1306the surface stress enters only the top model level, as a body force.
1307The surface wind stress is calculated in the surface module routines (SBC, see \autoref{chap:SBC}).
1308
1309The turbulent flux of momentum at the bottom of the ocean is specified through a bottom friction parameterisation
1310(see \autoref{sec:ZDF_drg})
1311
1312% ================================================================
1313% External Forcing
1314% ================================================================
1315\section{External forcings}
1316\label{sec:DYN_forcing}
1317
1318Besides the surface and bottom stresses (see the above section)
1319which are introduced as boundary conditions on the vertical mixing,
1320three other forcings may enter the dynamical equations by affecting the surface pressure gradient.
1321
1322(1) When \np{ln\_apr\_dyn}\forcode{=.true.} (see \autoref{sec:SBC_apr}),
1323the atmospheric pressure is taken into account when computing the surface pressure gradient.
1324
1325(2) When \np{ln\_tide\_pot}\forcode{=.true.} and \np{ln\_tide}\forcode{=.true.} (see \autoref{sec:SBC_tide}),
1326the tidal potential is taken into account when computing the surface pressure gradient.
1327
1328(3) When \np{nn\_ice\_embd}\forcode{=2} and LIM or CICE is used
1329(\ie\ when the sea-ice is embedded in the ocean),
1330the snow-ice mass is taken into account when computing the surface pressure gradient.
1331
1332
1333\gmcomment{ missing : the lateral boundary condition !!!   another external forcing
1334 }
1335
1336% ================================================================
1337% Wetting and drying
1338% ================================================================
1339\section{Wetting and drying }
1340\label{sec:DYN_wetdry}
1341
1342There are two main options for wetting and drying code (wd):
1343(a) an iterative limiter (il) and (b) a directional limiter (dl).
1344The directional limiter is based on the scheme developed by \cite{warner.defne.ea_CG13} for RO
1345MS
1346which was in turn based on ideas developed for POM by \cite{oey_OM06}. The iterative
1347limiter is a new scheme.  The iterative limiter is activated by setting $\mathrm{ln\_wd\_il} = \mathrm{.true.}$
1348and $\mathrm{ln\_wd\_dl} = \mathrm{.false.}$. The directional limiter is activated
1349by setting $\mathrm{ln\_wd\_dl} = \mathrm{.true.}$ and $\mathrm{ln\_wd\_il} = \mathrm{.false.}$.
1350
1351\begin{listing}
1352  \nlst{namwad}
1353  \caption{\forcode{&namwad}}
1354  \label{lst:namwad}
1355\end{listing}
1356
1357The following terminology is used. The depth of the topography (positive downwards)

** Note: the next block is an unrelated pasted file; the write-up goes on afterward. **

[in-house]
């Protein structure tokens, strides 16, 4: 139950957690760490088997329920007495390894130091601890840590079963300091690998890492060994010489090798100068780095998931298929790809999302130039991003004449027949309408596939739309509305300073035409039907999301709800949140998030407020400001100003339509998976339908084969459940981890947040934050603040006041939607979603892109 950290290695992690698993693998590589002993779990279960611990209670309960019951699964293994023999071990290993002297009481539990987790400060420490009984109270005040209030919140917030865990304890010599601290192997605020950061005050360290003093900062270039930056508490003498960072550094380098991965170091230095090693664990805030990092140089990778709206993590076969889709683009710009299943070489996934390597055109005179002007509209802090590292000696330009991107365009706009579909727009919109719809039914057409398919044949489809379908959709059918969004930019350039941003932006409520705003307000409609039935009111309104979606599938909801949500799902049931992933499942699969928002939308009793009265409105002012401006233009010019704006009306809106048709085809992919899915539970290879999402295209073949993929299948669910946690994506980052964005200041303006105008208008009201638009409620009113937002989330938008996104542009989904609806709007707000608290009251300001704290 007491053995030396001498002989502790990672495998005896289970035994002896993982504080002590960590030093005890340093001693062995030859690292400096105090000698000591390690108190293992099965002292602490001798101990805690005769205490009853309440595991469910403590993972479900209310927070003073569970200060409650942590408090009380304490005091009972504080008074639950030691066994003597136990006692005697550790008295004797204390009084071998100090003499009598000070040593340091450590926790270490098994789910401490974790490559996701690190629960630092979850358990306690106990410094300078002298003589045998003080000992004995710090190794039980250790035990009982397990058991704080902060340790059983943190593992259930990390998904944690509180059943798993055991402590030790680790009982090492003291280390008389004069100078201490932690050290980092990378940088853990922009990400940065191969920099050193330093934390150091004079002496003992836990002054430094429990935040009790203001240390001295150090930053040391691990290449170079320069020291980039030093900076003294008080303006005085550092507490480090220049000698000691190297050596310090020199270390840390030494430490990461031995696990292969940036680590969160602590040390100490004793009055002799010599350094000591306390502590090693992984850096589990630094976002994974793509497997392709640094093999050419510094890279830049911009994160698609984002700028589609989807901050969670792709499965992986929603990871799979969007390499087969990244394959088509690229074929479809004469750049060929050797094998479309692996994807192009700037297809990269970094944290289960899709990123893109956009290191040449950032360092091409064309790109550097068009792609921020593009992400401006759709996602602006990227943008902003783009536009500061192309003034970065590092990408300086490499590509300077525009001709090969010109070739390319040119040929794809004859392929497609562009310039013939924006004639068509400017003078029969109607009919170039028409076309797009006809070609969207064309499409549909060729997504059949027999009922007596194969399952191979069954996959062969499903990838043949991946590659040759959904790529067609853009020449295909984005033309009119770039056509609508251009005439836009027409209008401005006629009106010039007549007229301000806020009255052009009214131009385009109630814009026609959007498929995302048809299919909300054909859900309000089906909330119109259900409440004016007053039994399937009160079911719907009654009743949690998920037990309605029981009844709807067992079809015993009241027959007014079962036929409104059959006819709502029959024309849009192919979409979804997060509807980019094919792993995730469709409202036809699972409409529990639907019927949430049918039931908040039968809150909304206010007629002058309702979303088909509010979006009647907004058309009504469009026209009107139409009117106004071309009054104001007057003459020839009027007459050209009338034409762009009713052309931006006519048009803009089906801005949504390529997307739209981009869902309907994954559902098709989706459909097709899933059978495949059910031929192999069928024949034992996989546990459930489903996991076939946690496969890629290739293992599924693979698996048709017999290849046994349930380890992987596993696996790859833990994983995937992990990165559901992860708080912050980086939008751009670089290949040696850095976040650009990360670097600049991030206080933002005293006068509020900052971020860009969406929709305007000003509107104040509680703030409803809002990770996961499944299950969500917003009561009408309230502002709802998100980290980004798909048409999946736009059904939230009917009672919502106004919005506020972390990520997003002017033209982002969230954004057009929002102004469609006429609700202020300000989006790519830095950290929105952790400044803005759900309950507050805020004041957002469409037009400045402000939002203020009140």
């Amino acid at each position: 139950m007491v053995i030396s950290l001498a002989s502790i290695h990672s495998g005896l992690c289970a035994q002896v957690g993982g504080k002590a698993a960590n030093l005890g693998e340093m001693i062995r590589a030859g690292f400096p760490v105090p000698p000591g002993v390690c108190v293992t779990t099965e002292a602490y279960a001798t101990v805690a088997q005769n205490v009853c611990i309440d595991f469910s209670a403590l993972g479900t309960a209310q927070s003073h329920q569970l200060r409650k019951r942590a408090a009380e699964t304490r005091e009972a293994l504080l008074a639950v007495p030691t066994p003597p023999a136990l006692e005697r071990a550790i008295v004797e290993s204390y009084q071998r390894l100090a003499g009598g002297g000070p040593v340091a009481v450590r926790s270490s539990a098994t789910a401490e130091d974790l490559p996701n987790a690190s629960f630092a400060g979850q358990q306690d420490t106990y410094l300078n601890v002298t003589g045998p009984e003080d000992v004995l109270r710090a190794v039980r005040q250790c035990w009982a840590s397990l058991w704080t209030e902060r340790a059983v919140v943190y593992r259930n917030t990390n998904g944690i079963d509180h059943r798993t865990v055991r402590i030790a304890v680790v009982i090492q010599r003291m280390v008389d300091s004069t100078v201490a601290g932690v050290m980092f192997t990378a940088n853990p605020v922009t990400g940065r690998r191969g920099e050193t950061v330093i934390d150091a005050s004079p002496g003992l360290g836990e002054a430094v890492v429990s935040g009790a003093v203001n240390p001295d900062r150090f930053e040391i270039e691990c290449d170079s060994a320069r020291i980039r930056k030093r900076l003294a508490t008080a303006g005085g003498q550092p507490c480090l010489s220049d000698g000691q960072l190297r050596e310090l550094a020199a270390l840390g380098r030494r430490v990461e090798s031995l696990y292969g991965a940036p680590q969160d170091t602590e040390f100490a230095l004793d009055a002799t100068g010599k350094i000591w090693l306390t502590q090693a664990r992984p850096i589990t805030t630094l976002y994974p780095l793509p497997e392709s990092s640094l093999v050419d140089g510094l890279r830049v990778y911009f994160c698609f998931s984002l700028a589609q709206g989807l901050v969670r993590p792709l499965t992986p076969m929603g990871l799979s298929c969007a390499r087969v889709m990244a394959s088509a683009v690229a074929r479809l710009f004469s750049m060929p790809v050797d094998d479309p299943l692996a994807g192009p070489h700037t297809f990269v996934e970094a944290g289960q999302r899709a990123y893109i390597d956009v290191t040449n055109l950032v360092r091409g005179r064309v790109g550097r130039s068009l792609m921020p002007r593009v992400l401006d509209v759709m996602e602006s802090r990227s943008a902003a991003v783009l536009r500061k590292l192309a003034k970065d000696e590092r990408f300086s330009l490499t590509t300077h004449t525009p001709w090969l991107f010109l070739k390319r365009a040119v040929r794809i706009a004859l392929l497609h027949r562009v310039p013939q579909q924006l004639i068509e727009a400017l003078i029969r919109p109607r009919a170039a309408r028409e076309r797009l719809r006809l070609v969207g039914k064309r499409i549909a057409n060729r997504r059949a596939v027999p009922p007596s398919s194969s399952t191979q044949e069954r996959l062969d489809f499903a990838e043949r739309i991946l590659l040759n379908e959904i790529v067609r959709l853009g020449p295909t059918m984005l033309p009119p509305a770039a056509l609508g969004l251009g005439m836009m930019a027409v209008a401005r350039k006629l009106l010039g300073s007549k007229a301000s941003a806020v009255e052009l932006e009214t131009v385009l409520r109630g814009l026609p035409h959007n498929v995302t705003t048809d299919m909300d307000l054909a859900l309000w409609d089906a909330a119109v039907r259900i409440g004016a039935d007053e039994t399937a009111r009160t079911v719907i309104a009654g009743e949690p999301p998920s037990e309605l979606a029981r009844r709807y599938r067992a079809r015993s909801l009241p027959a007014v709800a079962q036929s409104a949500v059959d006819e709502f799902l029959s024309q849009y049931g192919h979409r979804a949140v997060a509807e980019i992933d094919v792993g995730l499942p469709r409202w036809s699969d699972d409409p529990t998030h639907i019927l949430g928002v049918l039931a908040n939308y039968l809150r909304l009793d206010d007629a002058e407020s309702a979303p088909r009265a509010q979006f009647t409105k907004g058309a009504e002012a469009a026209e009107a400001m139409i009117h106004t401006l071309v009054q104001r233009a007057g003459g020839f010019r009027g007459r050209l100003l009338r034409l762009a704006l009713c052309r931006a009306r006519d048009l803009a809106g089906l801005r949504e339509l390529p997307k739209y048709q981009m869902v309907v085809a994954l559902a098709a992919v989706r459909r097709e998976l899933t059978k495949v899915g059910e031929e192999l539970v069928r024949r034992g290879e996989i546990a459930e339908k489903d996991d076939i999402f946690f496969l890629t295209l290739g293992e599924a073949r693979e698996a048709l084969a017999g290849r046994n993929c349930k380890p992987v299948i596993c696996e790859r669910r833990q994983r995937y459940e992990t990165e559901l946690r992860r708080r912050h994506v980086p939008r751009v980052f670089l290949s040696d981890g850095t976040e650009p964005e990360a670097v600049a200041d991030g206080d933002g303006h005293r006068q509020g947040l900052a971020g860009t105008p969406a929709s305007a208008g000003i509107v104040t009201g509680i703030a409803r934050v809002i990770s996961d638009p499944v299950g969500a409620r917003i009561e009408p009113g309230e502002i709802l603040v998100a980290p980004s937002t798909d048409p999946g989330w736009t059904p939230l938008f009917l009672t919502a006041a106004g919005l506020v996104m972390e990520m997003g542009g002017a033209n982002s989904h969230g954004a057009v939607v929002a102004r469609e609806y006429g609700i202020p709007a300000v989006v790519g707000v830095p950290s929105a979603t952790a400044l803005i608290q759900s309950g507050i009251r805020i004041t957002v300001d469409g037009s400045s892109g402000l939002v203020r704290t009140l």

1358at each $(i,j)$ point is the quantity stored in array $\mathrm{ht\_wd}$ in the \NEMO\ code.
1359The height of the free surface (positive upwards) is denoted by $ \mathrm{ssh}$. Given the sign
1360conventions used, the water depth, $h$, is the height of the free surface plus the depth of the
1361topography (i.e. $\mathrm{ssh} + \mathrm{ht\_wd}$).
1362
1363Both wd schemes take all points in the domain below a land elevation of $\mathrm{rn\_wdld}$ to be
1364covered by water. They require the topography specified with a model
1365configuration to have negative depths at points where the land is higher than the
1366topography's reference sea-level. The vertical grid in \NEMO\ is normally computed relative to an
1367initial state with zero sea surface height elevation.
1368The user can choose to compute the vertical grid and heights in the model relative to
1369a non-zero reference height for the free surface. This choice affects the calculation of the metrics and depths
1370(i.e. the $\mathrm{e3t\_0, ht\_0}$ etc. arrays).
1371
1372Points where the water depth is less than $\mathrm{rn\_wdmin1}$ are interpreted as ``dry''.
1373$\mathrm{rn\_wdmin1}$ is usually chosen to be of order $0.05$m but extreme topographies
1374with very steep slopes require larger values for normal choices of time-step. Surface fluxes
1375are also switched off for dry cells to prevent freezing, boiling etc. of very thin water layers.
1376The fluxes are tappered down using a $\mathrm{tanh}$ weighting function
1377to no flux as the dry limit $\mathrm{rn\_wdmin1}$ is approached. Even wet cells can be very shallow.
1378The depth at which to start tapering is controlled by the user by setting $\mathrm{rn\_wd\_sbcdep}$.
1379The fraction $(<1)$ of sufrace fluxes to use at this depth is set by $\mathrm{rn\_wd\_sbcfra}$.
1380
1381Both versions of the code have been tested in six test cases provided in the WAD\_TEST\_CASES configuration